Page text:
History of Phuket
History of Phuket
Phuket Island has a lengthy history dating back to 1025 AD. The first inhabitants were probably the Negrito, and sea gypsy tribes, or Mon migrants from the Pegu area. Originally known as Junk Ceylon, the name found on old Portuguese navigation maps, it eventually became known as Phuket, which is derived from the Malay word 'Bukit' meaning hill.
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In the 15th to 16th centuries Phuket became renowned for its tin production and became a centre of trade and commerce among Europeans who were granted permission to trade on the island. The King at that time appointed a French medical missionary named Rene Charbonneau to be the Governor of the island from 1681 to 1685 A.D.
The island served as a way station on the route between India and China and was, at one point, part of the Shivite empire that established itself on the Malay Peninsula during the first millennium.
After Ayuthaya was sacked by the Burmese in 1767 there was a short gap in Thailand's reign, ended by King Taksin, who drove the Burmese out and re-unified the country. The Burmese, however, weren't happy about this at all and outfitted a fleet to raid the southern provinces intending to capture the people of Phuket and put them into slavery in Burma. This led to Phuket's most memorable historic event.
A passing sea captain, Francis Light, sent word that the Burmese were en-route to attack. Forces in Phuket were assembled led by two heroines, Kunying Jan, wife of Phuket's governor and her sister Mook. Masquerading as men, they along with thousands of other women in similar garb marched up and down Phuket's beaches wielding makeshift arms. This resulted in the Burmese thinking that Phuket's 'army' was much larger than it actually was. After a month long siege the Burmese were forced to depart on 13 March, 1785.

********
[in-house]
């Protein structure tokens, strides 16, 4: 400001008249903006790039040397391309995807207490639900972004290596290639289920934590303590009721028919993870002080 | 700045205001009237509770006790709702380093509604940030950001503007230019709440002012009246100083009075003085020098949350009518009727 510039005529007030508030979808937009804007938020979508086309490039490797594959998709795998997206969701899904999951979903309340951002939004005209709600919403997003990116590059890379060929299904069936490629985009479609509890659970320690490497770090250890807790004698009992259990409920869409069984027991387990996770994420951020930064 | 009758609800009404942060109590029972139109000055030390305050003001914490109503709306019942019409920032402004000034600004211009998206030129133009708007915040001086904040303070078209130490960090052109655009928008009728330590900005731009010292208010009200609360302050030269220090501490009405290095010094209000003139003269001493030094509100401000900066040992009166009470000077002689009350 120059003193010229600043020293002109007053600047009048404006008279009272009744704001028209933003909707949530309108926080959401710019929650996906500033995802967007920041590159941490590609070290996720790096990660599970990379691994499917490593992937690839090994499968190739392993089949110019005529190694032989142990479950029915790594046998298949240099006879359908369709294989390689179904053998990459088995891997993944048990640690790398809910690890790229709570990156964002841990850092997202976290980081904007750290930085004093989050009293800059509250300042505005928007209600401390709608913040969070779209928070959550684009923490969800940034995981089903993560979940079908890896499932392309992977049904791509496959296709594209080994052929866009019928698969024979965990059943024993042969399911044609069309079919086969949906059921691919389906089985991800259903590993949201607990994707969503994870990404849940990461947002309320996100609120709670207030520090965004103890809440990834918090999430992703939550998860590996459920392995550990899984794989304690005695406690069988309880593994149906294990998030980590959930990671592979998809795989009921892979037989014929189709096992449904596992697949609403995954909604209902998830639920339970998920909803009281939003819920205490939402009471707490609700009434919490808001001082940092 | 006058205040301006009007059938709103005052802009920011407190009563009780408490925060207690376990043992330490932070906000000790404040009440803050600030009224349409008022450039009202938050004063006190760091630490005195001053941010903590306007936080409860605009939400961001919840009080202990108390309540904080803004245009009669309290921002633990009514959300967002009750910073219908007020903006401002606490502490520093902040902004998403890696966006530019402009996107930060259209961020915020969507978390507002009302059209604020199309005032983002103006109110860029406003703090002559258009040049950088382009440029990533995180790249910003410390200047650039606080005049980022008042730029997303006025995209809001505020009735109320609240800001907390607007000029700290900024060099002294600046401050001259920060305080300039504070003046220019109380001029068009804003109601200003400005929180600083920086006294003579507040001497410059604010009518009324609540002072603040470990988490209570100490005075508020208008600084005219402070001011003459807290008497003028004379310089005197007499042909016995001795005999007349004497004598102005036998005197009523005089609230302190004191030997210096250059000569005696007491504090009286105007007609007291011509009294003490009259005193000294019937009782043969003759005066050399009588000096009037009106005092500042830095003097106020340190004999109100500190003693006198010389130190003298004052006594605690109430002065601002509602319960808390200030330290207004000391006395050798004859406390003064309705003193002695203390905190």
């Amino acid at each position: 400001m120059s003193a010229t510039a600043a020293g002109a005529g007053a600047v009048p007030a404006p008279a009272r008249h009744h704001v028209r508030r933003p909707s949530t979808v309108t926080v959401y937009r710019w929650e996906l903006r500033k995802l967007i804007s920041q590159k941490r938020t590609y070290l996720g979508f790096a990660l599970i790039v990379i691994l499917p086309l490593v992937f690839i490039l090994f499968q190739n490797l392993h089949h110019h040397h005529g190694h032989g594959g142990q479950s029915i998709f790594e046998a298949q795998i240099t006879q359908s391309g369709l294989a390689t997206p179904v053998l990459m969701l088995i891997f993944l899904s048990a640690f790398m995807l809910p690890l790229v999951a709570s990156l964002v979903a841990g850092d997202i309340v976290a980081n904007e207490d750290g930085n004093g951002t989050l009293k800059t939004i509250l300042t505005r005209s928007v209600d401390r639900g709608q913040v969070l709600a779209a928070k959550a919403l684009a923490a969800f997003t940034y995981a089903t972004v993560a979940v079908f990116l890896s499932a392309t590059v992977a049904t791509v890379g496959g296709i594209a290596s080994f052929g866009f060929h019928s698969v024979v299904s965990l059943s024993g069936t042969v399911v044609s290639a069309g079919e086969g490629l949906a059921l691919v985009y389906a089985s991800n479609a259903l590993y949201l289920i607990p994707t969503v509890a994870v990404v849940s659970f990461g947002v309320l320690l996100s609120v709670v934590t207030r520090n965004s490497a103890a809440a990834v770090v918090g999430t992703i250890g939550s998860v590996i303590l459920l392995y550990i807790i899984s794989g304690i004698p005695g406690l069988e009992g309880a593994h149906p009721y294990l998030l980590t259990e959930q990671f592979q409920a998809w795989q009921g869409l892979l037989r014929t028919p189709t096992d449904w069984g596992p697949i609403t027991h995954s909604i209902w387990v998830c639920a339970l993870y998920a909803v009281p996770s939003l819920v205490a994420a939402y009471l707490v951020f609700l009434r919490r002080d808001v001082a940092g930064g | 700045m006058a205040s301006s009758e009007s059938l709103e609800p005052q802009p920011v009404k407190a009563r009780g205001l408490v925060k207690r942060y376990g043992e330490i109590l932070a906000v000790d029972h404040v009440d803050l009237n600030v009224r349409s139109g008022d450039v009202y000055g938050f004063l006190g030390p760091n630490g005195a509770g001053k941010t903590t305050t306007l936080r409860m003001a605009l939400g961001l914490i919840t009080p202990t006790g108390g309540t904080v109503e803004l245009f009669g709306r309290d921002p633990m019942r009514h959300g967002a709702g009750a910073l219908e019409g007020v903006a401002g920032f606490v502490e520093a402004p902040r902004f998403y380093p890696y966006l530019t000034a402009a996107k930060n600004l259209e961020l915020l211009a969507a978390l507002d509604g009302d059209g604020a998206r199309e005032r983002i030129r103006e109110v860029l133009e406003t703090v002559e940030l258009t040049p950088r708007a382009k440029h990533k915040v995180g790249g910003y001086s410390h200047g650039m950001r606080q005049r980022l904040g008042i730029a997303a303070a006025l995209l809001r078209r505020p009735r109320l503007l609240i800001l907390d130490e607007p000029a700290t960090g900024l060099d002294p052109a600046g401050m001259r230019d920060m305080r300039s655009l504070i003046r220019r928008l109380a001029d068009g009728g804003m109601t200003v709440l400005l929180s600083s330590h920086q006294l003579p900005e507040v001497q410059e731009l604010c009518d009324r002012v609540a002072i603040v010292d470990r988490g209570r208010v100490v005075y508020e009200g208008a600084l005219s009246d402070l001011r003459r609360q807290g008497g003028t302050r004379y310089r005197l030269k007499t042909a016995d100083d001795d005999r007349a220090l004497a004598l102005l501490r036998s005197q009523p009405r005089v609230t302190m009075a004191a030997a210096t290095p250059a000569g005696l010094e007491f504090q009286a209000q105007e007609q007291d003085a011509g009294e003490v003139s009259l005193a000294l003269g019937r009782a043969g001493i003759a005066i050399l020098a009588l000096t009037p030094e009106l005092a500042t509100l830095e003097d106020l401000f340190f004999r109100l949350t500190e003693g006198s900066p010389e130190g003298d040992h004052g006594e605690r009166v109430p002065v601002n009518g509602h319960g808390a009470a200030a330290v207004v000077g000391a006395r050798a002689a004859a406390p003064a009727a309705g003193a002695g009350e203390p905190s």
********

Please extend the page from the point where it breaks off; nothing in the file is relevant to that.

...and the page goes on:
The sisters were credited with the successful defence and in recognition of their bravery King Rama I gave the two sisters honourable titles normally reserved for royalty.
During the 19th century, Chinese immigrants arrived in such numbers to work the tin mines that the ethnic character of the island's interior changed to become predominantly Chinese, while the coastal settlements remained populated by Muslim fishermen. In Rama V's reign, Phuket became the tin mining administration centre and in 1933, with the change in government from absolute monarchy to a parliamentary system; the island was established as a province in its own right.
It was around this time that the second important industry on the island became established, that of rubber farming. Praya Rasda ('Kawsimbi') a Chinese grandee who governed Phuket from 1890 to 1909 is accredited with introducing the first rubber tree into Thailand in 1901; this became such a successful industry that Thailand is now the largest exporter of rubber in the world.
With the opening of an international airport in 1976, Phuket saw a new industry emerge, tourism. It is this latest influx of foreigners that has helped make Phuket the wealthiest province in the country and it continues to prosper.
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